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Amiodarone-induced keratopathy in healthy dogs

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Address communications to: R. L. Hamlin Tel.: (614) 292 8122 Fax: (614) 292 2077 e-mail: hamlin.1@osu.edu

Abstract

Amiodarone has a broad spectrum as an antiarrhythmic agent and is indicated for patients with atrial and ventricular arrhythmias. Amiodarone-induced corneal deposits are the most common reversible side effect (70–100%) in humans. Additional ocular effects in humans include deposits in the lens, retina and optic nerve. This study was conducted to determine ocular effects of chronic oral amiodarone in healthy dogs. Six chronically amiodarone-treated dogs and four controls were used for this study. Ophthalmic examination was performed using biomicroscopy and indirect ophthalmoscopy at the end of 4th, 7th and 11th weeks when dogs received amiodarone. Corneal microdeposits were observed at the end of the 7th week in one eye and at end of the 11th week in the other eye of one dog. Immediately following euthanasia, corneas and optic nerves were harvested for light and electron microscopic analysis. Light microscopic analysis showed corneal deposits in the basal epithelial cells of the cornea of the clinically affected dog. In addition, a significant increase in basal cell turnover as indicated by mitotic index was observed in the affected dog compared to both nondeposit amiodarone and control groups. All remaining animals were normal. One out of six dogs treated with amiodarone demonstrated corneal deposits (16%). This prevalence is low compared to humans. Explanations for this may include species variations particularly in volume of lacrimal secretion, or the need for longer administration. In addition, sunlight is believed to exacerbate the corneal deposits in humans and all dogs in this study were housed indoors.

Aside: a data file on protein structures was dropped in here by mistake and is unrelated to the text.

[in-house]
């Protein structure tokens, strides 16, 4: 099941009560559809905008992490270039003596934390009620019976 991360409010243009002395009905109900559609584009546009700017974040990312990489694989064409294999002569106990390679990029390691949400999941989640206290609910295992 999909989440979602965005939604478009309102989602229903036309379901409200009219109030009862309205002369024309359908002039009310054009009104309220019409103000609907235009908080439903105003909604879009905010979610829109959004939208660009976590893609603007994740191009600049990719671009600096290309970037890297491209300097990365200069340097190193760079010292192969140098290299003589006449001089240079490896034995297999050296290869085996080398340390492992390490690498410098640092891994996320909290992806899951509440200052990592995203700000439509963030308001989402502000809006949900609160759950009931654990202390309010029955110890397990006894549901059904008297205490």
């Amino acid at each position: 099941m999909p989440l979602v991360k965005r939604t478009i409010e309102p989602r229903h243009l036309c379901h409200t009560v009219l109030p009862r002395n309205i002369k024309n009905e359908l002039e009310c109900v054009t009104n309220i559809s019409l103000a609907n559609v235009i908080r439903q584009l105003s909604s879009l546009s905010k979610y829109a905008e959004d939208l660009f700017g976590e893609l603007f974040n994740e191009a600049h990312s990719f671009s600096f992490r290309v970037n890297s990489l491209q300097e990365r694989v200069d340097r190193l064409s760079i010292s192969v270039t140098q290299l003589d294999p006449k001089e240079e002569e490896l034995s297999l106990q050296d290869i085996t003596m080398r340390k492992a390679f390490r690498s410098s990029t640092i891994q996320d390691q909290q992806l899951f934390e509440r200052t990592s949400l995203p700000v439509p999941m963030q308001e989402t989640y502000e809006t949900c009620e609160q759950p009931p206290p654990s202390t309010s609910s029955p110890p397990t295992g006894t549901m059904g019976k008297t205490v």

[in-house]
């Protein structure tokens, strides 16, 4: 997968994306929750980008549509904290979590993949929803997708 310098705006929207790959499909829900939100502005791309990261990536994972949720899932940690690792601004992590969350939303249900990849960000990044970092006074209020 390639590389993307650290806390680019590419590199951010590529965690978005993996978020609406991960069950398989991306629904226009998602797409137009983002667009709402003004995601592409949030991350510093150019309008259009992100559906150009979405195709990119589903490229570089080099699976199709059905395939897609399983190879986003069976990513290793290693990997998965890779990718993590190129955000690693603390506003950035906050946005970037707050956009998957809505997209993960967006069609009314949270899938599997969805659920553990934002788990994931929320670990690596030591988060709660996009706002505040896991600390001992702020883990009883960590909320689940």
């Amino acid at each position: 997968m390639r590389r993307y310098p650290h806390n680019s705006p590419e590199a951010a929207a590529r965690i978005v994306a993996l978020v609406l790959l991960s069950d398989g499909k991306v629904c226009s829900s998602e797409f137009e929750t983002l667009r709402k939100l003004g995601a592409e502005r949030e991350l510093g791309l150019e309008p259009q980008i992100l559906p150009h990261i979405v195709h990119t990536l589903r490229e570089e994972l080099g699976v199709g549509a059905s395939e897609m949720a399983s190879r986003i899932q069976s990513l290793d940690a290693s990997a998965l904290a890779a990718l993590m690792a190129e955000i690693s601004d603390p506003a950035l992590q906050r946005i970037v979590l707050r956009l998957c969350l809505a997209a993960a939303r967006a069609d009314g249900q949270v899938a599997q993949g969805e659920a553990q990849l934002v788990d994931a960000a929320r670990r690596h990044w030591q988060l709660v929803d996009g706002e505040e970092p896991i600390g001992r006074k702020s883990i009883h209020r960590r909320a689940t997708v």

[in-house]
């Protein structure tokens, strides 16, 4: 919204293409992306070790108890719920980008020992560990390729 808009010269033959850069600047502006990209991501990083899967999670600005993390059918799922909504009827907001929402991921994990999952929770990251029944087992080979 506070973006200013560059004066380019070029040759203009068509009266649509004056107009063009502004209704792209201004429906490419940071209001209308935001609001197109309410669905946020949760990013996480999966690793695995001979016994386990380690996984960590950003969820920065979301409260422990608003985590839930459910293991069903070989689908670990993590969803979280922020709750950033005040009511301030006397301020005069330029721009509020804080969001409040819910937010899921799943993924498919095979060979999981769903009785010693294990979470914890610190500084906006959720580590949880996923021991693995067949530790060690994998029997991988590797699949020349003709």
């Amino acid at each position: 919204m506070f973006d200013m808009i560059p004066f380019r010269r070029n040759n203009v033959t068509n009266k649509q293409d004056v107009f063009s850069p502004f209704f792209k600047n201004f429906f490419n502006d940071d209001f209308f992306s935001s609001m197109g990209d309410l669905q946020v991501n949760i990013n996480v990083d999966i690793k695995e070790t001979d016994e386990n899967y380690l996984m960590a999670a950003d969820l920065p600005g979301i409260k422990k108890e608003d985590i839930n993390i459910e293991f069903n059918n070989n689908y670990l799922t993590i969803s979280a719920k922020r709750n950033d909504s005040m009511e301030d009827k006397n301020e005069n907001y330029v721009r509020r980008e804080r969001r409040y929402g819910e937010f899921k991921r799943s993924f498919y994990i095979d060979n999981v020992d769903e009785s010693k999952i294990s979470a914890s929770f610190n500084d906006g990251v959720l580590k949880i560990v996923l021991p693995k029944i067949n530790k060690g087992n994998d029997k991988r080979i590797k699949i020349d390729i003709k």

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Ancillary